Custom HTML elements

I may be misremembering this (I can’t find the source), but I seem to recall @mbutterick writing somewhere years ago (perhaps 2015 or earlier?) that people shouldn’t be afraid to create and use their own HTML elements. So for example, if I was writing some technical documentation that made use of highlighted “warning boxes” I should consider simply making up a <warning> element, off the cuff as it were, and styling it with CSS. I also seem to recall seeing such custom elements in at least one of his projects at one point.

I have fiddled with this in the past and found that it seems to work in practice. But I’ve always wondered whether it was a good idea, whether it was really safe, and what would make it preferable to using, say, a div with a class. If we do in fact have custom elements as our birthright I would love to make them part of my toolkit. But I am hesitant, since it goes against the mentality I was given in the early 2000s of running everything through the W3C validator or whatever (which admittedly I haven’t done in years).

So my questions for Matthew are:

  1. Is this a position you recall taking and writing in favor of (or am I crazy)?
  2. Beyond the fact that it seems to work in practice, what practical reality might I be missing that makes custom elements totally fine and safe?

Somewhere in the HTML spec is a statement that all unknown elements are treated as display: inline. Furthermore, back in the day, I noticed that G____ Analytics was injecting elements with custom tags into the page with no ill effects. Why, then, oh why, can’t I?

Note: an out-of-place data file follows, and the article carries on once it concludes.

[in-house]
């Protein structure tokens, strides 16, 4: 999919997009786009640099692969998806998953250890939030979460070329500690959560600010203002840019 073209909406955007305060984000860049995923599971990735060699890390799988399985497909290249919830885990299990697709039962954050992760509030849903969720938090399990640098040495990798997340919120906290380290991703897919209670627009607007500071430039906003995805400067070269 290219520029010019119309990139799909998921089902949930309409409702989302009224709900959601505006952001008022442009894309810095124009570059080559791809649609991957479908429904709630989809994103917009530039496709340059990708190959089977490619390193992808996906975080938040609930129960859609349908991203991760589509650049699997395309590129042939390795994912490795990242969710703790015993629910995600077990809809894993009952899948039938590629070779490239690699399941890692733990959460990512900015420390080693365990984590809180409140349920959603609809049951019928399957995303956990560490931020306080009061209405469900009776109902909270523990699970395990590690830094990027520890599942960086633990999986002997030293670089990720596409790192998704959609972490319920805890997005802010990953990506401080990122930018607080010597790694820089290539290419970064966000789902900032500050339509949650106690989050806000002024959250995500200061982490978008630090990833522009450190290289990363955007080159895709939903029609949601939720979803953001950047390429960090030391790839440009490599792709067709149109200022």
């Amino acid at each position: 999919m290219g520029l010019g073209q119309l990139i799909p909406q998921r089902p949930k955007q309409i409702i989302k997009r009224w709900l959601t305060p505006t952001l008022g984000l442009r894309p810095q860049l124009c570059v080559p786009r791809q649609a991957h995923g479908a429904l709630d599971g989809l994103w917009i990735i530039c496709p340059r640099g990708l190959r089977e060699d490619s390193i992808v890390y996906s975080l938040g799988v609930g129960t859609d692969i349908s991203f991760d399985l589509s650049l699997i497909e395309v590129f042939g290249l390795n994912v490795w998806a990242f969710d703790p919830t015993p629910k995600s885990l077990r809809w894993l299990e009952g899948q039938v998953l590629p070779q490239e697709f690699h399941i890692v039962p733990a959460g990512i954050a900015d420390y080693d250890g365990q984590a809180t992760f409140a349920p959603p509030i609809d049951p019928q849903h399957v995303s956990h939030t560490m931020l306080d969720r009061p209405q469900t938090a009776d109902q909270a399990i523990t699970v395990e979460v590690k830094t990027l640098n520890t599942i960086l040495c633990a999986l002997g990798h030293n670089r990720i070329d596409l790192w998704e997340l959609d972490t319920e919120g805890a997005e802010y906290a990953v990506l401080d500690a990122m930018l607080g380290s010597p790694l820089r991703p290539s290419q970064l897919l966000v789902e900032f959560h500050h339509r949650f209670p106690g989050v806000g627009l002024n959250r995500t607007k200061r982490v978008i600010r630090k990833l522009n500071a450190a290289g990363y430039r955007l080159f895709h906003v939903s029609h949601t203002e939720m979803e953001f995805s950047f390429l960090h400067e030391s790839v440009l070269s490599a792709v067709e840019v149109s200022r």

(I have long taken a dim view of the W3C; an even dimmer view of the validator. I think makers of web pages should do whatever they want and see what happens because hacking things is fun. Moreover, browsers are full of bugs. Working around them is a cost that has been imposed on web designers by Big Tech since the beginning. Turnabout is fair play, etc.)

In practice there are two complications:

  1. For inline elements, this technique works fine. For block elements it’s knottier, because the browser doesn’t know what things are blocks until the CSS is loaded, which forces certain things to re-layout and re-render. At the time, this could cause strange artifacts. Today, the whole interplay of network download & rendering is much different, so I think this consideration is obsolete.

  2. The bigger annoyance is: how do you write CSS selectors that target all custom blocks? In CSS we already have this annoyance that there’s no way to select all the top-level block-like things — we have to write p, div, li, h1 ··· and so on. Using custom tags for blocks just means you lose the convenience of talking about div elements as a group.

Consequently, I moved away from the custom-tag technique and opted for <div class="whatever">.

PS There is also a long-burbling thing called Web Components that is now well supported but IIUC that’s a heavier abstraction.


I see, thank you.

A related observation regarding validators: at some point the script was flipped and we started asking the browser to pass tests: Acid, Acid2, Acid3 etc., as well as sites like, and I think this has done more to make my life easier than all the carping to designers about validating their markup.

Using custom tags for blocks just means you lose the convenience of talking about div elements as a group.

Surely this can be alleviated with the use of a CSS preprocessor, though, right? :wink:

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Brian Kernighan, co-inventor of C, also worked on the typesetting package troff. I recall reading a talk he gave saying that one must be mindful that machine-generated markup can reach levels of complexity that can soon overwhelm layout parsers and display engines that were designed around human-level complexity. (I think this will likely become one of the side effects of generative AI tools—their output will overwhelm current software through sheer bulk & complexity.)

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